NASA's deep space network welcomes a new dish to the family

A powerful new antenna has been added to the NASA Space Communications and Navigation's Deep Space Network (DSN), which connects us to the space robots exploring our solar system. Called Deep Space Station 56, or DSS-56, ...

Genesis of blue lightning into the stratosphere detected from ISS

Dark clouds, the smell of rain on a hot sidewalk, the flashes of intense light followed by a loud crackling and then a low, rolling thunder—who doesn't love a good summer thunderstorm? We've all seen one, heard one, or ...

Asteroids vs. microbes

Inside one of the containers of this 40-cm-across miniature laboratory in orbit, a battle is set to start between asteroid-like fragments and rock-hungry microbes, to probe their use for space mining in the future.

Making methane on Mars

Among the many challenges with a Mars voyage, one of the most pressing is: How can you get enough fuel for the spacecraft to fly back to Earth?

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Space station

A space station is an artificial structure designed for humans to live in outer space. To date, only low earth orbital (LEO) stations have been implemented, otherwise known as orbital stations. A space station is distinguished from other manned spacecraft by its lack of major propulsion or landing facilities—instead, other vehicles are used as transport to and from the station. Space stations are designed for medium-term living in orbit, for periods of weeks, months, or even years. The only space station currently in use is the International Space Station. Previous stations include the Almaz & Salyut series, Skylab and Mir.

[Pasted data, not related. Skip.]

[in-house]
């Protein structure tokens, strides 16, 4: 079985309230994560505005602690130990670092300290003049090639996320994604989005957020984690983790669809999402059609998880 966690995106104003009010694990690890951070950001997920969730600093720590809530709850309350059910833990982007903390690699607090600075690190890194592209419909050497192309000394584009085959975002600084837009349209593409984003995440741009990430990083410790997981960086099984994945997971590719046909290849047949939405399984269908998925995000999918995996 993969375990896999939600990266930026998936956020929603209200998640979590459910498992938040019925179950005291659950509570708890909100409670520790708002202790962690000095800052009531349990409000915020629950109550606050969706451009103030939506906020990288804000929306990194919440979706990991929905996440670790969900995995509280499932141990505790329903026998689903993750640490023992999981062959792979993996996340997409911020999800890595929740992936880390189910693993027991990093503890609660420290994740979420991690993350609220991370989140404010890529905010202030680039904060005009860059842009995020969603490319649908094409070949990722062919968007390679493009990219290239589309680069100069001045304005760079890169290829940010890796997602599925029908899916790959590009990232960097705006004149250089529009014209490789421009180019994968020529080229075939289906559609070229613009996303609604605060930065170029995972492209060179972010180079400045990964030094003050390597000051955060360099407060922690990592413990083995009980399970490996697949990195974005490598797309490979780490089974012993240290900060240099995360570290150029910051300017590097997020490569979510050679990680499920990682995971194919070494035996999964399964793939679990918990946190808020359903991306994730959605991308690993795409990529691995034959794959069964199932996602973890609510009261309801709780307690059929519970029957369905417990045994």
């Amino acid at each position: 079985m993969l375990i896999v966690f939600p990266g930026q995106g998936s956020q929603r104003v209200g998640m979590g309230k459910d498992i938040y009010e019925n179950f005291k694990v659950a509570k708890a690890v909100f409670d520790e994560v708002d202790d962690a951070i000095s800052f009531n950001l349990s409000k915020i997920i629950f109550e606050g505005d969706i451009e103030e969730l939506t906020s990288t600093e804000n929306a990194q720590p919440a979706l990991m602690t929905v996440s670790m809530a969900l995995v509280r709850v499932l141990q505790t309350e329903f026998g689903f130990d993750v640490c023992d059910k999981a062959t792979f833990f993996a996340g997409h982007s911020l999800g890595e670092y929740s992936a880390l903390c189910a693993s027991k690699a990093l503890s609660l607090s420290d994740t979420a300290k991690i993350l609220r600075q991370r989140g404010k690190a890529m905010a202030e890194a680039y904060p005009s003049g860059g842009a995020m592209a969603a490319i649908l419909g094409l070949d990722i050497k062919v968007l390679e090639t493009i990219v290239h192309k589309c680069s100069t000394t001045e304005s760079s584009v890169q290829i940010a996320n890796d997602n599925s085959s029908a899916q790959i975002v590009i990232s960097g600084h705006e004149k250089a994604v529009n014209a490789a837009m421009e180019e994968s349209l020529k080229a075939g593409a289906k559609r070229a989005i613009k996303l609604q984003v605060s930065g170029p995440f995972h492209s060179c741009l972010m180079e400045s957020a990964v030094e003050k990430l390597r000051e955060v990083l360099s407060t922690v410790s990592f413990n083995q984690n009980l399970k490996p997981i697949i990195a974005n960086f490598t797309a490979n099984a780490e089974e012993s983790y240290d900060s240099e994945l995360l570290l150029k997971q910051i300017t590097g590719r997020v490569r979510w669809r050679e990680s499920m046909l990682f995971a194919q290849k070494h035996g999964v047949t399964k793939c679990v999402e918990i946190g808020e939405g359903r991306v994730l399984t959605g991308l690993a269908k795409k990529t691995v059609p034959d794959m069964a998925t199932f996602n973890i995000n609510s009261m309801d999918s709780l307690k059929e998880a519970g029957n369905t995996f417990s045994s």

Space stations are used to study the effects of long-term space flight on the human body as well as to provide platforms for greater number and length of scientific studies than available on other space vehicles. Since the ill-fated flight of Soyuz 11 to Salyut 1, all manned spaceflight duration records have been set aboard space stations. The duration record for a single spaceflight is 437.7 days, set by Valeriy Polyakov aboard Mir from 1994 to 1995. As of 2009[update], three astronauts have completed single missions of over a year, all aboard Mir.

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